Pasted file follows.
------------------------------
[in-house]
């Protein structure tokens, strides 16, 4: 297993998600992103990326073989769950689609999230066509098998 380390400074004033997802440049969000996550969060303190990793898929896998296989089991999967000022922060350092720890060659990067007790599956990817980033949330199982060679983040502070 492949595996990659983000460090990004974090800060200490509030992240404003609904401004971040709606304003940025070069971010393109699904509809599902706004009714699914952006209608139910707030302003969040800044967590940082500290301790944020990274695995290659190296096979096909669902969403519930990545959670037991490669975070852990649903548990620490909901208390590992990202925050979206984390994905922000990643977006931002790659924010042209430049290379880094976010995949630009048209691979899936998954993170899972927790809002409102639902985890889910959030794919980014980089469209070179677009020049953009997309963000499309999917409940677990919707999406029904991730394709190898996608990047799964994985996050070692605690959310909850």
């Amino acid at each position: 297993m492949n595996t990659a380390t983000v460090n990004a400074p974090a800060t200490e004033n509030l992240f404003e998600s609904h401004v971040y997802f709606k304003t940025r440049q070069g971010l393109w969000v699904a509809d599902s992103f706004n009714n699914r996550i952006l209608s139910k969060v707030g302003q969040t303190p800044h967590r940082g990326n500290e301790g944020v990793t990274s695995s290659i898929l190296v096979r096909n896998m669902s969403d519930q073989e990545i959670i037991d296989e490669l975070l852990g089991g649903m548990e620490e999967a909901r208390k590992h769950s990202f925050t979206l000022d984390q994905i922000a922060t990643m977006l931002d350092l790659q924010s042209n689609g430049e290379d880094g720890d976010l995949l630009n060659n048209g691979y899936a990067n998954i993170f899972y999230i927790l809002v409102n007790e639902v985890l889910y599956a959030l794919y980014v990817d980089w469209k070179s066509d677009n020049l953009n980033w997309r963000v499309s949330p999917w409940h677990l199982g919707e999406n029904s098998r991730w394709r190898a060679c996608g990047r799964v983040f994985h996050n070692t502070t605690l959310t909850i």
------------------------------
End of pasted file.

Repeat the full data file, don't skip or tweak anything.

[in-house]
């Protein structure tokens, strides 16, 4: 297993998600992103990326073989769950689609999230066509098998 380390400074004033997802440049969000996550969060303190990793898929896998296989089991999967000022922060350092720890060659990067007790599956990817980033949330199982060679983040502070 492949595996990659983000460090990004974090800060200490509030992240404003609904401004971040709606304003940025070069971010393109699904509809599902706004009714699914952006209608139910707030302003969040800044967590940082500290301790944020990274695995290659190296096979096909669902969403519930990545959670037991490669975070852990649903548990620490909901208390590992990202925050979206984390994905922000990643977006931002790659924010042209430049290379880094976010995949630009048209691979899936998954993170899972927790809002409102639902985890889910959030794919980014980089469209070179677009020049953009997309963000499309999917409940677990919707999406029904991730394709190898996608990047799964994985996050070692605690959310909850």
């Amino acid at each position: 297993m492949n595996t990659a380390t983000v460090n990004a400074p974090a800060t200490e004033n509030l992240f404003e998600s609904h401004v971040y997802f709606k304003t940025r440049q070069g971010l393109w969000v699904a509809d599902s992103f706004n009714n699914r996550i952006l209608s139910k969060v707030g302003q969040t303190p800044h967590r940082g990326n500290e301790g944020v990793t990274s695995s290659i898929l190296v096979r096909n896998m669902s969403d519930q073989e990545i959670i037991d296989e490669l975070l852990g089991g649903m548990e620490e999967a909901r208390k590992h769950s990202f925050t979206l000022d984390q994905i922000a922060t990643m977006l931002d350092l790659q924010s042209n689609g430049e290379d880094g720890d976010l995949l630009n060659n048209g691979y899936a990067n998954i993170f899972y999230i927790l809002v409102n007790e639902v985890l889910y599956a959030l794919y980014v990817d980089w469209k070179s066509d677009n020049l953009n980033w997309r963000v499309s949330p999917w409940h677990l199982g919707e999406n029904s098998r991730w394709r190898a060679c996608g990047r799964v983040f994985h996050n070692t502070t605690l959310t909850i």